It is almost taboo in India to talk about excesses by the Indian Security forces, as if they are somehow fundamentally different from armies in rest of the world. In a situation of warfare where you have absolute inshallah-kashmir ex militantcontrol over life and death decisions, its a power that corrupts easily. So to expect the Indian army to somehow be made of supermen of  morals is to believe a whole hypocrisy.
There were no holy cows who were spared. Its not only the army and the Indian government who are brought to the dissecting tables, the people on the other side – the militants are brought here too.
Ashvin tries to show that there are  no good guys or bad guys. There are only situations and there is only human nature. People, be they the idealistic youth who took to militancy or the common soldier, act according to the prism they are shown. The militants see the Indians as invaders who use guns to silence Kashmir. The soldiers see the militants as an extension of Pakistan, the enemy who is an enemy because they always have been.
Importantly, what ‘Inshallah Kashmir’ catches brilliantly are the ordinary people who are caught in the middle. The women searching for 20 years for their missing children, husbands and brothers, who are all most certainly dead. The women who were raped just because they were vulnerable enough. The aspiring young cartoonist who was made to feel a terrorist in his country’s capital just because he was Kashmiri, the budding cricketer who lost a leg just because he was caught in a demonstration, the militant who was disillusioned with both sides of the conflict, the kidnapped couple who helped their captors escape because they understood that the army could not…
Inshallah Kashmir shows that that we are far from making any solutions in Kashmir. Instead of winning over people, we are subjecting a new generation of Kashmiris to only one image of India – that of a rifle and Army boots. How can we make it better from that?
asvin kumar inshallah Kashmir The documentary has a very raw feel to it – almost as if the director wanted to maintain the immediacy of the videos taken. It is almost as if its something that you could have taken. Its one the main reasons you get drawn to ‘Inshallah Kashmir’. It puts you behind the camera and brings you into the lives of the people that the censor board didn't want you to see…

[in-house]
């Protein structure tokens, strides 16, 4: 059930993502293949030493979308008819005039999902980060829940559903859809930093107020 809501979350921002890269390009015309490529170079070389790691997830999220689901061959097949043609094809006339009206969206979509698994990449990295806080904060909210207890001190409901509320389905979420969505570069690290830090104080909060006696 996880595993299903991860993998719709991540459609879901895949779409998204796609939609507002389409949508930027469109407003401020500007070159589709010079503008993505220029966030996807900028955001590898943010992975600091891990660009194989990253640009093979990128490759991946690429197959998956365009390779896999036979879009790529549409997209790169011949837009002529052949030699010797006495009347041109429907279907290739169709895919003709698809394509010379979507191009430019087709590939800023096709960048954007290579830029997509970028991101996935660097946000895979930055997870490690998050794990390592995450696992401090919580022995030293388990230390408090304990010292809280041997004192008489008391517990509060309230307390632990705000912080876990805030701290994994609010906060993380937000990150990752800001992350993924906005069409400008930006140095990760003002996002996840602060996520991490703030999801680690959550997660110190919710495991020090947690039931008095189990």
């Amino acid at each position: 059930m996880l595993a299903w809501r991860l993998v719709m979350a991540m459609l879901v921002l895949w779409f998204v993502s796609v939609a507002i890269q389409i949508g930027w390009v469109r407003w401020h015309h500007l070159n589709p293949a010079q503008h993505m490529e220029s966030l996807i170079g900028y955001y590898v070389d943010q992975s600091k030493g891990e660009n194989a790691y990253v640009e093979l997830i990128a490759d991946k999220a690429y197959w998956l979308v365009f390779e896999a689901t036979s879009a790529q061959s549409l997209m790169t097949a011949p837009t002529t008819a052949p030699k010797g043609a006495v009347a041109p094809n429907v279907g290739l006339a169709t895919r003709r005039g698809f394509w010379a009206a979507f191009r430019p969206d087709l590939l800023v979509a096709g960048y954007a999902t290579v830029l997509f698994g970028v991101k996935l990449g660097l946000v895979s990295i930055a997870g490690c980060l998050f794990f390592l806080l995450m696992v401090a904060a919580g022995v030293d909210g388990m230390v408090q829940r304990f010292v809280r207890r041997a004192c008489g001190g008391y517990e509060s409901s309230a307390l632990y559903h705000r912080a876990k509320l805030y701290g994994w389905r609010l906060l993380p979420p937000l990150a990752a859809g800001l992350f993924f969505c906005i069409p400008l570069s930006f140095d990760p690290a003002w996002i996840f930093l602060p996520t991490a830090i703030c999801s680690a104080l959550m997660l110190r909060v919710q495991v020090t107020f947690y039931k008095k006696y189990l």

It is important that you see this. Its good to have your beliefs challenged.
Catch the whole documentary here…


Book Review, Historical

Empire Of The Moghul – Brothers At War written by Alex Rutherford

n331665 This book is the second in the Great Moghul series. The Mughal empire falls into the hand of Humayun after Babur’s untimely death just after he had conquered Hindustan from the Lodhis.

Though a fearless warrior, Humayun is a dreamer of sorts, preferring to watch the stars instead of court activities. He finds himself thrust with a legacy that he feels he needed more time to get adjusted to. Babur’s death had left the fledgling empire vulnerable with enemies closing from all sides. But as the new emperor soon finds out, its the enemy within that is much more lethal.

Babur had left the whole of the new empire in the hands of his eldest and favourite son. This left a lot of hearts broken, but the one who is most affected is Kamran, his half brother who is only a few months younger. Askar and Hindal were to follow Kamran’s lead, though Hindal, the youngest, was always a reluctant conspirator.

So begins this book, which, as is readily apparent, is much well written than its predecessor, Raiders from the North – about Babur. The action is more gripping and seems less like a tract of historical text. The characters have much more flesh. Of course some of the old characters from the previous book make an appearance – especially Khanzada, the pillar for Humayun in the most difficult of times.

And as you progress, you realize that the old cliché – truth is stranger than fiction is well, so true. The story of intrigues, love affairs, battles, betrayals, the incredible turning around of fates and an end that any fiction writer would have been proud to have come up with. The book is so packed with so many twists and turns that you literally have to keep reminding yourself that this is in fact historical fact (of course with liberties taken from a writers point of view).